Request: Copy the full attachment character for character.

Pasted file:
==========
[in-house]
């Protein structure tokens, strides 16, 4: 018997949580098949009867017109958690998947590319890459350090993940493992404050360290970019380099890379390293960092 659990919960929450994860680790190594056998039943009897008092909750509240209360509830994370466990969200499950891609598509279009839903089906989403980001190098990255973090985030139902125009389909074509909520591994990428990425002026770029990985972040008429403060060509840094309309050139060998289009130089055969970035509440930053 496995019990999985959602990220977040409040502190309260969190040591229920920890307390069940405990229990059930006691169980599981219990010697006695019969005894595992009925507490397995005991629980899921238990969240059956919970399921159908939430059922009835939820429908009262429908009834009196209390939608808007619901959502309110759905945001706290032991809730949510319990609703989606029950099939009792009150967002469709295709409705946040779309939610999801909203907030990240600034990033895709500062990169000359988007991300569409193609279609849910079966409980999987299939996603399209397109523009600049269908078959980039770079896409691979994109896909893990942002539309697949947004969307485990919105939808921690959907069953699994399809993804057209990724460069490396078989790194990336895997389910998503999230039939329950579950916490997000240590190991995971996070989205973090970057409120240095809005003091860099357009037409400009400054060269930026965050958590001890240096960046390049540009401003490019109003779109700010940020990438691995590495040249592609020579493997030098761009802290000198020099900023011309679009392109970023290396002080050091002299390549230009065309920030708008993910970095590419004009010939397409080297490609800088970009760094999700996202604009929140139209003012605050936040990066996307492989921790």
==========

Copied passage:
[in-house]
């Protein structure tokens, strides 16, 4: 018997949580098949009867017109958690998947590319890459350090993940493992404050360290970019380099890379390293960092 659990919960929450994860680790190594056998039943009897008092909750509240209360509830994370466990969200499950891609598509279009839903089906989403980001190098990255973090985030139902125009389909074509909520591994990428990425002026770029990985972040008429403060060509840094309309050139060998289009130089055969970035509440930053 496995019990999985959602990220977040409040502190309260969190040591229920920890307390069940405990229990059930006691169980599981219990010697006695019969005894595992009925507490397995005991629980899921238990969240059956919970399921159908939430059922009835939820429908009262429908009834009196209390939608808007619901959502309110759905945001706290032991809730949510319990609703989606029950099939009792009150967002469709295709409705946040779309939610999801909203907030990240600034990033895709500062990169000359988007991300569409193609279609849910079966409980999987299939996603399209397109523009600049269908078959980039770079896409691979994109896909893990942002539309697949947004969307485990919105939808921690959907069953699994399809993804057209990724460069490396078989790194990336895997389910998503999230039939329950579950916490997000240590190991995971996070989205973090970057409120240095809005003091860099357009037409400009400054060269930026965050958590001890240096960046390049540009401003490019109003779109700010940020990438691995590495040249592609020579493997030098761009802290000198020099900023011309679009392109970023290396002080050091002299390549230009065309920030708008993910970095590419004009010939397409080297490609800088970009760094999700996202604009929140139209003012605050936040990066996307492989921790």